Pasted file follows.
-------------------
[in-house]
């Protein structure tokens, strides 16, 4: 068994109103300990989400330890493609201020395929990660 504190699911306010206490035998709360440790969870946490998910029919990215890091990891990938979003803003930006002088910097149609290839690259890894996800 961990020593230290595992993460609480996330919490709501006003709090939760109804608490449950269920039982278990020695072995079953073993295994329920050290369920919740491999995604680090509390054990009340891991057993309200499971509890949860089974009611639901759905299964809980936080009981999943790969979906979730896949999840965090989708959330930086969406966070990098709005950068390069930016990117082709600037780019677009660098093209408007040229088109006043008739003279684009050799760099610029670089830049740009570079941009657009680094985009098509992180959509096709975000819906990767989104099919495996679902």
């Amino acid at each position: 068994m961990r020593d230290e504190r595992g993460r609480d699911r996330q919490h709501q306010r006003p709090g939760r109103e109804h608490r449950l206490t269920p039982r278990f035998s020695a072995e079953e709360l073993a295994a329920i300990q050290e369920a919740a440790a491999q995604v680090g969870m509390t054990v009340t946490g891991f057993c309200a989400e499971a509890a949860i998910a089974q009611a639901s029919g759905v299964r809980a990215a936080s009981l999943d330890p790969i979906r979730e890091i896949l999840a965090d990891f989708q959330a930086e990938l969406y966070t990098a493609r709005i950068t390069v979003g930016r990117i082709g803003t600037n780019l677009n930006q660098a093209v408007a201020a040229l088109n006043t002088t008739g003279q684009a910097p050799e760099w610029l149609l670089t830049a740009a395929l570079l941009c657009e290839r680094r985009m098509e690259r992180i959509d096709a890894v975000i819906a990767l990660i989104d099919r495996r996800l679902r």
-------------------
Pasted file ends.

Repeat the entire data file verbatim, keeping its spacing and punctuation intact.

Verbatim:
[in-house]
């Protein structure tokens, strides 16, 4: 068994109103300990989400330890493609201020395929990660 504190699911306010206490035998709360440790969870946490998910029919990215890091990891990938979003803003930006002088910097149609290839690259890894996800 961990020593230290595992993460609480996330919490709501006003709090939760109804608490449950269920039982278990020695072995079953073993295994329920050290369920919740491999995604680090509390054990009340891991057993309200499971509890949860089974009611639901759905299964809980936080009981999943790969979906979730896949999840965090989708959330930086969406966070990098709005950068390069930016990117082709600037780019677009660098093209408007040229088109006043008739003279684009050799760099610029670089830049740009570079941009657009680094985009098509992180959509096709975000819906990767989104099919495996679902």
């Amino acid at each position: 068994m961990r020593d230290e504190r595992g993460r609480d699911r996330q919490h709501q306010r006003p709090g939760r109103e109804h608490r449950l206490t269920p039982r278990f035998s020695a072995e079953e709360l073993a295994a329920i300990q050290e369920a919740a440790a491999q995604v680090g969870m509390t054990v009340t946490g891991f057993c309200a989400e499971a509890a949860i998910a089974q009611a639901s029919g759905v299964r809980a990215a936080s009981l999943d330890p790969i979906r979730e890091i896949l999840a965090d990891f989708q959330a930086e990938l969406y966070t990098a493609r709005i950068t390069v979003g930016r990117i082709g803003t600037n780019l677009n930006q660098a093209v408007a201020a040229l088109n006043t002088t008739g003279q684009a910097p050799e760099w610029l149609l670089t830049a740009a395929l570079l941009c657009e290839r680094r985009m098509e690259r992180i959509d096709a890894v975000i819906a990767l990660i989104d099919r495996r996800l679902r």